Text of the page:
Hi and welcome to Just Answer! I'm happy to help with your tax questions. Feel free to interject at any time if you need clarification.
Whether you are submitting invoices in your own name or are doing buisness as sole proprietorship will have no bearing on your tax situation. The tax situation is the same. In either scenario, your income and expenses will be reported on Schedule C of your 1040 and taxed as self-employment income.
OK, so is there any reason to form a sole proprietorship for a small consultancy like this? I recall that taxes on secondary income were very high from when I was younger and held 2 jobs.
Yes, taxes on self-employment are very high because not only will you be paying regular income tax on them based on your tax bracket, but you are also responsible for paying self-employment tax on your net income (revenue less expenses). Self-employment income represents both the employer and employee portion of Social Security and Medicare taxes. For 2011, there is a 2% break on the employee side so this totals to 13.3%. In 2012, it will revert back to 15.3%.
Because you would technically considered self-employed for your second job, you would report your income on a Schedule C of your tax return and would be able to deduct any expenses that would be considered ordinary and necessary. This can include office supplies, travel for the second job, postage, etc. For IRS guidelines on what is considered ordinary and necessary, click here.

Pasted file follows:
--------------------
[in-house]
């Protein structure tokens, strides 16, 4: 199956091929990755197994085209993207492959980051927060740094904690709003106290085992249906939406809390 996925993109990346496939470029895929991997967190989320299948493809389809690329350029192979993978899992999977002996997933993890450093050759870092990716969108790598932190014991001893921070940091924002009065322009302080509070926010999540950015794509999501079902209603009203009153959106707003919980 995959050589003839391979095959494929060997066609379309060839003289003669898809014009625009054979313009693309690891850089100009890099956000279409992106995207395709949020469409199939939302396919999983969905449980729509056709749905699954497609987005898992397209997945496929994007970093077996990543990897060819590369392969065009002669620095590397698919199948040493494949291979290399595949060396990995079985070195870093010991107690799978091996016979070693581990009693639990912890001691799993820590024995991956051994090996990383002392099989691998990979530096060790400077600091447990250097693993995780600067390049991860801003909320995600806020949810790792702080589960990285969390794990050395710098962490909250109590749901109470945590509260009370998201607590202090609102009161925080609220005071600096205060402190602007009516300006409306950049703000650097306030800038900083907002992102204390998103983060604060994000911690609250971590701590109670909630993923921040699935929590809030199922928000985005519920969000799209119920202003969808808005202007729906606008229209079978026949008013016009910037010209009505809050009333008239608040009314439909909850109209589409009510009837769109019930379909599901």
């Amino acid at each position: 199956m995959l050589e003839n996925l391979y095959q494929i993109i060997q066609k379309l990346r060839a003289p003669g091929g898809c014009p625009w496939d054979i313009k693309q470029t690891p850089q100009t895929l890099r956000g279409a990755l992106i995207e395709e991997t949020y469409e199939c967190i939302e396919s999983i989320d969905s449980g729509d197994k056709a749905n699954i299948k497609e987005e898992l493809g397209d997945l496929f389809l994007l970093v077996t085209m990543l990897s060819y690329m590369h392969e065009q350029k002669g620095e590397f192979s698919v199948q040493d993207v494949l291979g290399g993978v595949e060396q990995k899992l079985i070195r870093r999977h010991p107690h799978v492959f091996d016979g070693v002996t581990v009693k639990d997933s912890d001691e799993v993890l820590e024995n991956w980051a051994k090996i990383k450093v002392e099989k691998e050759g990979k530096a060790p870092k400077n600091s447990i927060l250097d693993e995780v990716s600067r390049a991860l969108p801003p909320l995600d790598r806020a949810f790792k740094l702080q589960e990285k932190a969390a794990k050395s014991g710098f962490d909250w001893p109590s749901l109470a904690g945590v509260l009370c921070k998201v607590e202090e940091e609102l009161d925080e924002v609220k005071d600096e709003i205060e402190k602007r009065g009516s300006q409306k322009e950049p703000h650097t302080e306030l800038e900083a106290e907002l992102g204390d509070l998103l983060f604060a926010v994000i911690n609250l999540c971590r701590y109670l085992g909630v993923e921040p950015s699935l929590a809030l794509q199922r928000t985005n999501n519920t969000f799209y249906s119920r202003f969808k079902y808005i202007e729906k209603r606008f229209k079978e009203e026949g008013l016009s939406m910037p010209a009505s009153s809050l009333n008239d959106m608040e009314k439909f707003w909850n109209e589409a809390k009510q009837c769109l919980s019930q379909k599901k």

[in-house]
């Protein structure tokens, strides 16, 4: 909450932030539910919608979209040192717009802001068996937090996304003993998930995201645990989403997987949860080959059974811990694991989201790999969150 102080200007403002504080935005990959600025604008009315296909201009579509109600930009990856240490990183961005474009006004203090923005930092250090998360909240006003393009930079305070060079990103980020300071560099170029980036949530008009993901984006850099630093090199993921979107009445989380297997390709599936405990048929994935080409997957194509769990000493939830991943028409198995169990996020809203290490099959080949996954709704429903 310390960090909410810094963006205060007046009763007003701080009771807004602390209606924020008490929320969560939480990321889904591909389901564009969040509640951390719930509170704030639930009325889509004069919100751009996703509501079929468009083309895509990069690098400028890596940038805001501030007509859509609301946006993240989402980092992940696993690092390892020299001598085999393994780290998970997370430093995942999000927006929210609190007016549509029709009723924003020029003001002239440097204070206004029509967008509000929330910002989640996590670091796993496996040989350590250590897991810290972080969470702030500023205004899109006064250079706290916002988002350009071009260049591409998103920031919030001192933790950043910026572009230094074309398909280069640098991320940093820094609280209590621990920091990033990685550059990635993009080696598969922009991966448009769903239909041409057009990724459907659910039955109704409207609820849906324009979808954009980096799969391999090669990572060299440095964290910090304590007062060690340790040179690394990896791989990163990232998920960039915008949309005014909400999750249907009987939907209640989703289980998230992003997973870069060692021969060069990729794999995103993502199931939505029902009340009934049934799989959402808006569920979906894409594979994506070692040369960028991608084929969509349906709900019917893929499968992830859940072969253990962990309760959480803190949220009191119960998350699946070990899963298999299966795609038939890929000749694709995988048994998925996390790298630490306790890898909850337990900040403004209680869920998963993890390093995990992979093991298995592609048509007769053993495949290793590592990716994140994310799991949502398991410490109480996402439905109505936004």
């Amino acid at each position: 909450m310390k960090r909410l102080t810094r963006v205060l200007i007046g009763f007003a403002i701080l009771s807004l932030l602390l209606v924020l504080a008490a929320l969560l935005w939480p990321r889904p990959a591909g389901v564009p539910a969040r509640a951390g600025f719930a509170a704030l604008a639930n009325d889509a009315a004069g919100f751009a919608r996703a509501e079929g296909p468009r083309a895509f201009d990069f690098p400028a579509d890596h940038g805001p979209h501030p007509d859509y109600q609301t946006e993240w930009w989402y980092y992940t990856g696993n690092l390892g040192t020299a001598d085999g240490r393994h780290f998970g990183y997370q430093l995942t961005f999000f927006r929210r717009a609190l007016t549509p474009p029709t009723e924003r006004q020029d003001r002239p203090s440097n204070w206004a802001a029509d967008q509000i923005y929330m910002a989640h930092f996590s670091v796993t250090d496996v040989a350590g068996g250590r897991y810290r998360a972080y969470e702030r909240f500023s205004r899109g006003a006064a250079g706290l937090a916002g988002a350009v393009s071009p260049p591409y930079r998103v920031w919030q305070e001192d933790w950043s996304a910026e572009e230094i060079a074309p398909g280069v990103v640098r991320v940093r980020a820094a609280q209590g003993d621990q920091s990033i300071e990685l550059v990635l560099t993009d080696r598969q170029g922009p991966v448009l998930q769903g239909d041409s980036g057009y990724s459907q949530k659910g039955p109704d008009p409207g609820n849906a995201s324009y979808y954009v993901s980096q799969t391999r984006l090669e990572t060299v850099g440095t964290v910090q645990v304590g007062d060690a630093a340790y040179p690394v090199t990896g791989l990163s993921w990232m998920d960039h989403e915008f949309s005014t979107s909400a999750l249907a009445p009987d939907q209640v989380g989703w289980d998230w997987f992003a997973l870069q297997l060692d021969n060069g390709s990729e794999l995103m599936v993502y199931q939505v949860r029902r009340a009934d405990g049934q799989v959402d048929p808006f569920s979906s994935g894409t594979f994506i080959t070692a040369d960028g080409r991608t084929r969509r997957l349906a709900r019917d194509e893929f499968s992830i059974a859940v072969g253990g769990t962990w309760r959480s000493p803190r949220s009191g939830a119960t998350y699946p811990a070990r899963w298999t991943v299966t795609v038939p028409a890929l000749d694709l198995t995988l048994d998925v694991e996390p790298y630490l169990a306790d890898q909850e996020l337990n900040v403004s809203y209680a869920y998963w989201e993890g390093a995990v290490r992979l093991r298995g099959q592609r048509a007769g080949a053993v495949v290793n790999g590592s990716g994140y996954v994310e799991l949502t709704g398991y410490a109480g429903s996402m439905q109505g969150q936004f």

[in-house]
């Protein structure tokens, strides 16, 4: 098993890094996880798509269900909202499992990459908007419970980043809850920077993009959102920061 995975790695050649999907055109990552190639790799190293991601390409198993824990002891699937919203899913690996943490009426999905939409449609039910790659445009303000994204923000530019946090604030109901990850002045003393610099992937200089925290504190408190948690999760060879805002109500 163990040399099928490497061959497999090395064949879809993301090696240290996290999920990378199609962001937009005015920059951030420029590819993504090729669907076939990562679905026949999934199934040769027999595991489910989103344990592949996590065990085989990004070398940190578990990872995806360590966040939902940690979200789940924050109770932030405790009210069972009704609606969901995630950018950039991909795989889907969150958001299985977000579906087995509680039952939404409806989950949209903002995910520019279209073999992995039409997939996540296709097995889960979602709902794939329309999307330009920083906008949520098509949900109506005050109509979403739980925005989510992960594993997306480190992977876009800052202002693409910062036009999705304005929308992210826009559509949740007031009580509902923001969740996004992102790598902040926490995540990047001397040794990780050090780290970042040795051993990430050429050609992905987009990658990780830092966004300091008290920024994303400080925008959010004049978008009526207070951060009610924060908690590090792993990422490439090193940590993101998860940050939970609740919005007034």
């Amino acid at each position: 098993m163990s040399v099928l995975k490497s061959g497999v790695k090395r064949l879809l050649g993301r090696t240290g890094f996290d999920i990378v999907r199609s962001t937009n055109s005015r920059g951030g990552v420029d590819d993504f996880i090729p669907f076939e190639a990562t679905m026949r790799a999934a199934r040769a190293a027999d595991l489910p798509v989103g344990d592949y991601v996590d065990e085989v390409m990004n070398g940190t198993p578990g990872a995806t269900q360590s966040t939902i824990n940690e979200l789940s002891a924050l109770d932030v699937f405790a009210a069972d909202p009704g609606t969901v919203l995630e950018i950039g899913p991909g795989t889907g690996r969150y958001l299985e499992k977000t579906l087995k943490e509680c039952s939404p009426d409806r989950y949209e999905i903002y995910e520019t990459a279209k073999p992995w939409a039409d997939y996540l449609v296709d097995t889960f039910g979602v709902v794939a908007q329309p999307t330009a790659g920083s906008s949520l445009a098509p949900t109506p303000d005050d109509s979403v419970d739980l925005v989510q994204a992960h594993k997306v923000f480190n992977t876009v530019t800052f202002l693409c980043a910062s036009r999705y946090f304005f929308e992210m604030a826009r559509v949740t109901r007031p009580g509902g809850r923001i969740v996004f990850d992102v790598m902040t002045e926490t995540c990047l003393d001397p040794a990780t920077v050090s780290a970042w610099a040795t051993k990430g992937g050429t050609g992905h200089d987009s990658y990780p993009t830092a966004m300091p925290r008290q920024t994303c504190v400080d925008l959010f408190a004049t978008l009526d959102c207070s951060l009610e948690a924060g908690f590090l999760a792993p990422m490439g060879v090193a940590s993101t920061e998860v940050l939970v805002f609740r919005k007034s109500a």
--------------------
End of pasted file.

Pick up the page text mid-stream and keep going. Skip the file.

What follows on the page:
So are you indicating that 'Yes' secondary income incurrs a high tax rate, but 'No' a sole proprietorship (or other formalized business structure) would not reduce those taxes. I guess my question is, if there are no tax benefits to sole proprietorship or similar business structures, then why do people form them to begin with? Thanks, XXXXX XXXXX my rather elementary knowledge of this...
People generally form sole proprietorships for a number of reasons depending on the type of business they are running. It could be they don't want to invoice in their own name, they are going to have employees, it will be more than just a "side business."
The tax on the secondary income really isn't higher, it is just when you are paying it and who is paying it. Normally, as an employee, you have Social Security and Medicare taxes withheld from your paychecks, so you aren't paying these taxes at tax-time. With the secondary income, you are paying them at tax-time instead. Also, the employer matches the SS/Medicare taxes withheld from your check. Since you are technically self-employed with your secondary income, you are the employer, so you are matching your own taxes.
Other formal business structures, such as corporations and LLCs, offer greater liability protection in the event of a lawsuit than operating on your own as a sole proprietorship. However, there are costs incurred with forming and maintaining these business entities. Unless you are going to be earning this secondary income long-term, I do not think it would make sense to form one of these business structures. Down the line you could always form one if necessary.
OK, thank you. Final question, which I can probably answer with the IRS link you provided...but, can the cost of creation and maintenance of a webpage about my skills and services be claimed on my taxes?
Yes. That would be able to be claimed on your Schedule C.
If you have any more follow-up questions, please feel free to ask. If not, please hit the green accept button. Thanks!